Employment is based on a contract in which there is an implied obligation on the employee not to harm the employer. If an employee steals from the employer or damages the employer’s property, the contract may be terminated. The same is true when an employee drives away customers or financiers by publicly criticising their employer.
The High Court recently ruled that a public servant can be sacked for social media posts critical of the government, even when the posts are made anonymously. Rugby Australia sacked Israel Folau on the grounds that he is not entitled to express his religious beliefs, with which it disagrees, because they are said to breach his employment contract.
Governments should be very wary of intruding into matters of individual choice, even when that choice is unwise. That includes entering into a contract. It is sometimes said that providing a means to uphold contracts is one of the few useful functions of a government.
There are, nonetheless, rules that govern whether a contract exists, who can be a party to a contract, remedies for breach of contract, whether aspects of a contract are unconscionable, and even what can be contracted. A court will not uphold a contract if it involves an act that is illegal, for example. A contract to kill a person, commit forgery or discriminate on the grounds of race would not be enforceable.
A person also cannot contract to become a slave. It is not relevant, legally at least, that they might willingly sign a contract to that effect. Owning a human being, unlike owning a dog or a cow, is simply illegal.
The High Court decision, although ostensibly about a public servant, has broad implications. Informed people suggest it means that any employee who is critical of their employer’s position on a politically relevant social issue can be sacked. The Rugby Australia decision suggests it holds that view too.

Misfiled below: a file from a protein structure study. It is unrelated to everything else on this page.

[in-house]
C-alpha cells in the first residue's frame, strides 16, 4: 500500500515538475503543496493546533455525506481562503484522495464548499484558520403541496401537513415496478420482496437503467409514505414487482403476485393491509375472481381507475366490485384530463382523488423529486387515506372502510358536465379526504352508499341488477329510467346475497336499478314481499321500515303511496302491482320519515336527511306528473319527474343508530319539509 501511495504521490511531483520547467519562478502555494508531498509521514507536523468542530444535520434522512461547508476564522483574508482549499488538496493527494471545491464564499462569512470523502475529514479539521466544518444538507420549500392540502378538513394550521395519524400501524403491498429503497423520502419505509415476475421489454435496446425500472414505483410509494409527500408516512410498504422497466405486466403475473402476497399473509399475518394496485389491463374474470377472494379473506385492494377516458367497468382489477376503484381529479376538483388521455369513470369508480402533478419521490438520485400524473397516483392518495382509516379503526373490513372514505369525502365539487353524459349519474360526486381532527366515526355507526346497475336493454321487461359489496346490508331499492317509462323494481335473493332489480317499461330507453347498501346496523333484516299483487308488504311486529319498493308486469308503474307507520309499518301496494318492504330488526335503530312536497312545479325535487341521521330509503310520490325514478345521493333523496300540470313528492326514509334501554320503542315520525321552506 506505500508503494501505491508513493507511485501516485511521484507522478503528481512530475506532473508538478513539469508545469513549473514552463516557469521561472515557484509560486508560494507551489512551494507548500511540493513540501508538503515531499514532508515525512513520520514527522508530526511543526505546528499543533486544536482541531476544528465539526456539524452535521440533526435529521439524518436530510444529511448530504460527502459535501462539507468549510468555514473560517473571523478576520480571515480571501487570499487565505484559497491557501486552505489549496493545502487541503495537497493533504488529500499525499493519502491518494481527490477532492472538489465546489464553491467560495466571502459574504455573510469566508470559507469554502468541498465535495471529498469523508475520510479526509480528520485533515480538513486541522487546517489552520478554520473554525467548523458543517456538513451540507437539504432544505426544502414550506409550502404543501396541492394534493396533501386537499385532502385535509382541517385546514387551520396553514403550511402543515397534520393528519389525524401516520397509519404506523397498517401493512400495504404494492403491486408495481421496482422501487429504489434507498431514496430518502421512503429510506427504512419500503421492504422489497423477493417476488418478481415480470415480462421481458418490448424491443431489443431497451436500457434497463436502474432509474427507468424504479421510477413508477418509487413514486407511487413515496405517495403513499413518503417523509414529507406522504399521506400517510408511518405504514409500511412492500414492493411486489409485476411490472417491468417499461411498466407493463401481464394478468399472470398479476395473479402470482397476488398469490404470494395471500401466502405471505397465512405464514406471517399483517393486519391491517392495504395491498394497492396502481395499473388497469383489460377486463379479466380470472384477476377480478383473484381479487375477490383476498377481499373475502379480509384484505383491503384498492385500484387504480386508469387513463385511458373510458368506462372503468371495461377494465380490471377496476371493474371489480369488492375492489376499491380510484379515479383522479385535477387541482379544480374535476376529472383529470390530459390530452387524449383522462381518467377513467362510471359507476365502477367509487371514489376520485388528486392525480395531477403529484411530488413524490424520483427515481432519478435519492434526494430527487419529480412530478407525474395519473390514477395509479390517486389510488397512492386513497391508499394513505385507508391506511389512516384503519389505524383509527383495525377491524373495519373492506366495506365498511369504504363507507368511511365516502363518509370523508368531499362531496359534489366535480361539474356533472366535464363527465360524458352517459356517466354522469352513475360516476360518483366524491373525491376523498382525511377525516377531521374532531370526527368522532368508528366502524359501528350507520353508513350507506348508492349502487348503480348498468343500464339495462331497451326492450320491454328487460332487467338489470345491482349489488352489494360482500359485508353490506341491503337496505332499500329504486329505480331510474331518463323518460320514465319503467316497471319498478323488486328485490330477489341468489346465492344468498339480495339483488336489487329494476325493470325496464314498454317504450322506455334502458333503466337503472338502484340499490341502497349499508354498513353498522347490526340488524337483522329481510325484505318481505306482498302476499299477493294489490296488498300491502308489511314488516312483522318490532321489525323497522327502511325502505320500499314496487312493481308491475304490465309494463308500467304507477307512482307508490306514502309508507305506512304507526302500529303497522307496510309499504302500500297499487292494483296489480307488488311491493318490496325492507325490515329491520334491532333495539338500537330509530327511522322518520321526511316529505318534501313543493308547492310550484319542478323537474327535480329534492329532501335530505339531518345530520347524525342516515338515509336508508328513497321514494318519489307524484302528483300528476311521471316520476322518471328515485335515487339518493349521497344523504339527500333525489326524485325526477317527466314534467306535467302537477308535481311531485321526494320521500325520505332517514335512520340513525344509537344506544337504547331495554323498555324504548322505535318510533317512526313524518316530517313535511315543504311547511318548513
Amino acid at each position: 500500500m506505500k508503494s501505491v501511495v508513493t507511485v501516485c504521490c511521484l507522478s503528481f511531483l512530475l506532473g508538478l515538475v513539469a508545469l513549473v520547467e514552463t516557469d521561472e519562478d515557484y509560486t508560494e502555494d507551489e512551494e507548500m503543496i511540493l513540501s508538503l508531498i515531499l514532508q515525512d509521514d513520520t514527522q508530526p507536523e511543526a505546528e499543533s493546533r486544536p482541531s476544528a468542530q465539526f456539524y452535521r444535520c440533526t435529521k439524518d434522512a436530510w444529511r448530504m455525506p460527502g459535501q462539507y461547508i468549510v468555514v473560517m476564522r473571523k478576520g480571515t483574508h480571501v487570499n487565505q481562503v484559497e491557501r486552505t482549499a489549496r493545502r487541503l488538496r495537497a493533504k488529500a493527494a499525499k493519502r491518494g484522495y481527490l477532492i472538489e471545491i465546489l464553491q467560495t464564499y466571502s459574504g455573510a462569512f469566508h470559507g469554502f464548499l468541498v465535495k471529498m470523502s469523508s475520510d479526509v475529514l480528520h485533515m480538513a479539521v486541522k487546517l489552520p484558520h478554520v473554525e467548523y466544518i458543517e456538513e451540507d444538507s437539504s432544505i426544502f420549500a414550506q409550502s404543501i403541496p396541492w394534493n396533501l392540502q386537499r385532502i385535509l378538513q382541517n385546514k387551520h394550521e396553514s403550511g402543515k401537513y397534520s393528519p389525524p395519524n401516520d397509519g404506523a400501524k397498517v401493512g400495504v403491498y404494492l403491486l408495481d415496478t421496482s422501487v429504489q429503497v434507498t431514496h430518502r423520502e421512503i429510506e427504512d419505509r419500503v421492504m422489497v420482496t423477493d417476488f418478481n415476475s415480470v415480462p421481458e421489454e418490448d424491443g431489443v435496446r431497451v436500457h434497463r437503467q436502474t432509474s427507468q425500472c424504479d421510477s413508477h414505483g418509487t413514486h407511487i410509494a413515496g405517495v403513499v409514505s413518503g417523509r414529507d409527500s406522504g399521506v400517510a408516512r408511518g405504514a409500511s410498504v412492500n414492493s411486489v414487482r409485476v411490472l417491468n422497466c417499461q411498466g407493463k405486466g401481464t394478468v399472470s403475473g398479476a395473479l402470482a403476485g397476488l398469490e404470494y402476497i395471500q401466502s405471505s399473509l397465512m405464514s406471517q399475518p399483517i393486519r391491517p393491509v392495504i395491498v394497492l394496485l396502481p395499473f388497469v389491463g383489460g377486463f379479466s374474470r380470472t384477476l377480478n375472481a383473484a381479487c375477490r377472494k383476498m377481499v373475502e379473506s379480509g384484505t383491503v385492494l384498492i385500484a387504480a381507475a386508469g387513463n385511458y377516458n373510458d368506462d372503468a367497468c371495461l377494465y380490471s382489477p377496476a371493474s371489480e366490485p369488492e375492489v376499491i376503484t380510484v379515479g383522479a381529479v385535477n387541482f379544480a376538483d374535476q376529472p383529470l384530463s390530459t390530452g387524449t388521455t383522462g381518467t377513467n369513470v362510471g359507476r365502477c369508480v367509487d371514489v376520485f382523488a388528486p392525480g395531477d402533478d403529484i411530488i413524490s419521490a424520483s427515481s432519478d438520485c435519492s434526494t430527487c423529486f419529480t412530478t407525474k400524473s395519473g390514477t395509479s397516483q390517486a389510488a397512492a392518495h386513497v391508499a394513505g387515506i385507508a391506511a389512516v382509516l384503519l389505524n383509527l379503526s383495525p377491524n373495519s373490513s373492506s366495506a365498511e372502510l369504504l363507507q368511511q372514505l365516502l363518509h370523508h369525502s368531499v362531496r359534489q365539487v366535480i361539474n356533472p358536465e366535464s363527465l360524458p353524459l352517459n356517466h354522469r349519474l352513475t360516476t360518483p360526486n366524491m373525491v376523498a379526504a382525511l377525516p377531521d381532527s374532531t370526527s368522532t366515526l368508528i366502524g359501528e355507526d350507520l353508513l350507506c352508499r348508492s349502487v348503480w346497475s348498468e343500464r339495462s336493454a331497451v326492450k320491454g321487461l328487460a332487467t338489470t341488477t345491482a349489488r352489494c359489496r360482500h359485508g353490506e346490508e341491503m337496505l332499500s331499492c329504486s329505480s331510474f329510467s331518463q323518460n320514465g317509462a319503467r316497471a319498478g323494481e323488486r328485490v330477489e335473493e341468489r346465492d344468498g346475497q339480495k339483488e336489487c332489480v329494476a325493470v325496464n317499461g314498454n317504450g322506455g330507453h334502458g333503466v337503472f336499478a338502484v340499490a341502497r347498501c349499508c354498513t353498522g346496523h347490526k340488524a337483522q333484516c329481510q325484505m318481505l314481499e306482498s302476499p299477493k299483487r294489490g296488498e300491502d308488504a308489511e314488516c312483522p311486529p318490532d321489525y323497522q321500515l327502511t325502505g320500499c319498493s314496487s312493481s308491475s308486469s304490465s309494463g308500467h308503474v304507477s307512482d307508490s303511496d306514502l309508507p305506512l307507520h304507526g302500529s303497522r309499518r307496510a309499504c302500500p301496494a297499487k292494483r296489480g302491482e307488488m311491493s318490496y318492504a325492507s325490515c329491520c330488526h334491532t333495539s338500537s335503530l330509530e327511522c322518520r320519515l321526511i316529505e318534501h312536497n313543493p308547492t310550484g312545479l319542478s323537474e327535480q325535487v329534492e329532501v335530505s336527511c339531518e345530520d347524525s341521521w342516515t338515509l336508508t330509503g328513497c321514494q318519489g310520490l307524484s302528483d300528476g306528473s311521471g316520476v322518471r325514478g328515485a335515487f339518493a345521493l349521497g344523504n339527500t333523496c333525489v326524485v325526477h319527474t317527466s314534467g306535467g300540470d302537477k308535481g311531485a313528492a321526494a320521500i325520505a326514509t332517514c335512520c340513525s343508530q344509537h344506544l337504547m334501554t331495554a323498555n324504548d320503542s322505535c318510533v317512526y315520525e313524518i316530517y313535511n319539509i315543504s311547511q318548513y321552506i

Given the growing propensity of companies and organisations to adopt policies on social issues, this is a matter of considerable concern. A Qantas employee who does not share the company’s policy on gay rights, or someone who disagrees with their employer’s decision to withdraw advertising from the Alan Jones radio program, may find they need to remain silent or risk losing their job. The implications for free speech and political discourse are enormous.
It is also in conflict with Australia’s international obligations. Freedom of expression is recognized as a human right under Article 19 of the Universal Declaration of Human Rights, which states that “everyone shall have the right to hold opinions without interference” and “everyone shall have the right to freedom of expression; this right shall include freedom to seek, receive and impart information and ideas of all kinds, regardless of frontiers, either orally, in writing or in print, in the form of art, or through any other media of his choice”.
Furthermore, Australia is a signatory to the International Covenant on Civil and Political Rights, which protects not only the expression of favourable information or ideas but also unpopular ideas including those that may offend or shock.
The key issue here is whether it is acceptable for employers to have control over expressions of opinion by their employees, when such expression is legal and causes the employer no material harm. This is a far bigger issue than the current debate about religious freedom, significant as that may be.
Notwithstanding my strong support for contract freedom, I do not believe it is acceptable. If an employee is not allowed to express an opinion, or to express an opinion contrary to that of the employer or a sponsor, it amounts to opinion slavery. Indeed, it could be said that the employee’s mind is owned.
It is certainly not consistent with JS Mill’s famous statement, “over himself, over his own body and mind, the individual is sovereign”. An employee is hardly sovereign over his own mind if he is prevented from expressing an opinion disagreeable to his employer.
Maybe the government will succeed in passing legislation to protect freedom of religious expression. Maybe the High Court will decide Folau didn’t break his contract. But even if both occur, which is unlikely, it would not be sufficient. Ultimately, contracts imposing opinion slavery need to be made just as unenforceable as contracts involving physical slavery. Nobody should own our minds, not even when we work for them.
David Leyonhjelm is a former senator for the Liberal Democrats